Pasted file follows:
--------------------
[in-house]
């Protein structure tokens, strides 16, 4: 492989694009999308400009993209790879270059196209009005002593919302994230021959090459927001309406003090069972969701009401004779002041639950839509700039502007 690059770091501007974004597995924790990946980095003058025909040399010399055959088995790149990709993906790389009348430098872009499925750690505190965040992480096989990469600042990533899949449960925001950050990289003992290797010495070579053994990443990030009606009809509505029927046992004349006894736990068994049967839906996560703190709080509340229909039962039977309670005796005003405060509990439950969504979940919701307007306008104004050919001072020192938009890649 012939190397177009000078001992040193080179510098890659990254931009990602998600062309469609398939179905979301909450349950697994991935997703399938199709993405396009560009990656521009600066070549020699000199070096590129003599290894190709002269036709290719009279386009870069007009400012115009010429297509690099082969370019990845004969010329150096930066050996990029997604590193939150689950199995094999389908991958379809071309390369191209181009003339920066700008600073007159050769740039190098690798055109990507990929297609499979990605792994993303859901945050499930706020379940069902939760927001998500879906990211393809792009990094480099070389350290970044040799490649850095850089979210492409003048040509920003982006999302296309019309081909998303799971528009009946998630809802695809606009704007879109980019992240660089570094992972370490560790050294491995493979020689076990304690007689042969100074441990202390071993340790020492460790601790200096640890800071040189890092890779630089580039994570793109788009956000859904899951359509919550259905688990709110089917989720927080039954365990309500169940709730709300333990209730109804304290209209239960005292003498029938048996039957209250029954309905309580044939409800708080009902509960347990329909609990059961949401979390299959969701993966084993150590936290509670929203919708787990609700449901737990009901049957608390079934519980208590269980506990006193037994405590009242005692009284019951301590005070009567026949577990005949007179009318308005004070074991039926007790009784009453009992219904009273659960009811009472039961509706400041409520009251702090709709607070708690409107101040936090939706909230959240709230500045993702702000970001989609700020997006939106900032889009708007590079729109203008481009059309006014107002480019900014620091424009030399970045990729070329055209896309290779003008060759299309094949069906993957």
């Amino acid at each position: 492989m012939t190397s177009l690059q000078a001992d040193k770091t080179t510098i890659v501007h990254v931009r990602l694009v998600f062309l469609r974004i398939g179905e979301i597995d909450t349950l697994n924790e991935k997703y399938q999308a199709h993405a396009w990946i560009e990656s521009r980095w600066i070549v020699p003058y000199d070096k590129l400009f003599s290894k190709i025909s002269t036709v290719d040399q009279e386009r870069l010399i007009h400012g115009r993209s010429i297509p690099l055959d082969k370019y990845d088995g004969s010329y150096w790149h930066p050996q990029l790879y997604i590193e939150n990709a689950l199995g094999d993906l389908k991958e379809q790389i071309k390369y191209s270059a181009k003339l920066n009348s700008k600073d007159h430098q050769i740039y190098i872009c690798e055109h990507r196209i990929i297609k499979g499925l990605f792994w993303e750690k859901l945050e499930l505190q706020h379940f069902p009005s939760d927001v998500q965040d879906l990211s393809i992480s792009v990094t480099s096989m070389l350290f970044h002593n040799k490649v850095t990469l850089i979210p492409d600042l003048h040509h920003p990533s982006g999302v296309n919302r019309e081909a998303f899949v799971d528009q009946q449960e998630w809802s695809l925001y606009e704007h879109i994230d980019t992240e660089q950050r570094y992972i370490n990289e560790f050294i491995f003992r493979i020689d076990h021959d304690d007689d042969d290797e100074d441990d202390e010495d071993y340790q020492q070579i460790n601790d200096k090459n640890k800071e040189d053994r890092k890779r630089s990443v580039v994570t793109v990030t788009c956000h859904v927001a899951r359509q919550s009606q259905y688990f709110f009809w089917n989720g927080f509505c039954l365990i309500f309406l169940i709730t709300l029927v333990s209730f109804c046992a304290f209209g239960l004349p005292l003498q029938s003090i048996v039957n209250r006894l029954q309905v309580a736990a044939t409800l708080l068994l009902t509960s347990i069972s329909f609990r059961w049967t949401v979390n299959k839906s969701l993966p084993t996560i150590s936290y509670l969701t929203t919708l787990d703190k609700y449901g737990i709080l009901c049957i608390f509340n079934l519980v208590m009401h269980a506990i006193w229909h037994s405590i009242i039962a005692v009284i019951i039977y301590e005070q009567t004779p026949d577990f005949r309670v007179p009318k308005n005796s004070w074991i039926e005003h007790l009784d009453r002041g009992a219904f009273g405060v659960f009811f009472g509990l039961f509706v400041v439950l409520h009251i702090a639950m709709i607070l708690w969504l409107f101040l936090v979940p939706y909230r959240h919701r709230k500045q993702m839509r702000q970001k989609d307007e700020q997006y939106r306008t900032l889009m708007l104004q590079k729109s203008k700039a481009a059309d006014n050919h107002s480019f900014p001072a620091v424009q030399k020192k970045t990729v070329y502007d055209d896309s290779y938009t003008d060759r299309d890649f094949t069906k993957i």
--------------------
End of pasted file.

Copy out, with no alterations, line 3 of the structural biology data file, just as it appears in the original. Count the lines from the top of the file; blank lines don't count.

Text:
């Amino acid at each position: 492989m012939t190397s177009l690059q000078a001992d040193k770091t080179t510098i890659v501007h990254v931009r990602l694009v998600f062309l469609r974004i398939g179905e979301i597995d909450t349950l697994n924790e991935k997703y399938q999308a199709h993405a396009w990946i560009e990656s521009r980095w600066i070549v020699p003058y000199d070096k590129l400009f003599s290894k190709i025909s002269t036709v290719d040399q009279e386009r870069l010399i007009h400012g115009r993209s010429i297509p690099l055959d082969k370019y990845d088995g004969s010329y150096w790149h930066p050996q990029l790879y997604i590193e939150n990709a689950l199995g094999d993906l389908k991958e379809q790389i071309k390369y191209s270059a181009k003339l920066n009348s700008k600073d007159h430098q050769i740039y190098i872009c690798e055109h990507r196209i990929i297609k499979g499925l990605f792994w993303e750690k859901l945050e499930l505190q706020h379940f069902p009005s939760d927001v998500q965040d879906l990211s393809i992480s792009v990094t480099s096989m070389l350290f970044h002593n040799k490649v850095t990469l850089i979210p492409d600042l003048h040509h920003p990533s982006g999302v296309n919302r019309e081909a998303f899949v799971d528009q009946q449960e998630w809802s695809l925001y606009e704007h879109i994230d980019t992240e660089q950050r570094y992972i370490n990289e560790f050294i491995f003992r493979i020689d076990h021959d304690d007689d042969d290797e100074d441990d202390e010495d071993y340790q020492q070579i460790n601790d200096k090459n640890k800071e040189d053994r890092k890779r630089s990443v580039v994570t793109v990030t788009c956000h859904v927001a899951r359509q919550s009606q259905y688990f709110f009809w089917n989720g927080f509505c039954l365990i309500f309406l169940i709730t709300l029927v333990s209730f109804c046992a304290f209209g239960l004349p005292l003498q029938s003090i048996v039957n209250r006894l029954q309905v309580a736990a044939t409800l708080l068994l009902t509960s347990i069972s329909f609990r059961w049967t949401v979390n299959k839906s969701l993966p084993t996560i150590s936290y509670l969701t929203t919708l787990d703190k609700y449901g737990i709080l009901c049957i608390f509340n079934l519980v208590m009401h269980a506990i006193w229909h037994s405590i009242i039962a005692v009284i019951i039977y301590e005070q009567t004779p026949d577990f005949r309670v007179p009318k308005n005796s004070w074991i039926e005003h007790l009784d009453r002041g009992a219904f009273g405060v659960f009811f009472g509990l039961f509706v400041v439950l409520h009251i702090a639950m709709i607070l708690w969504l409107f101040l936090v979940p939706y909230r959240h919701r709230k500045q993702m839509r702000q970001k989609d307007e700020q997006y939106r306008t900032l889009m708007l104004q590079k729109s203008k700039a481009a059309d006014n050919h107002s480019f900014p001072a620091v424009q030399k020192k970045t990729v070329y502007d055209d896309s290779y938009t003008d060759r299309d890649f094949t069906k993957i």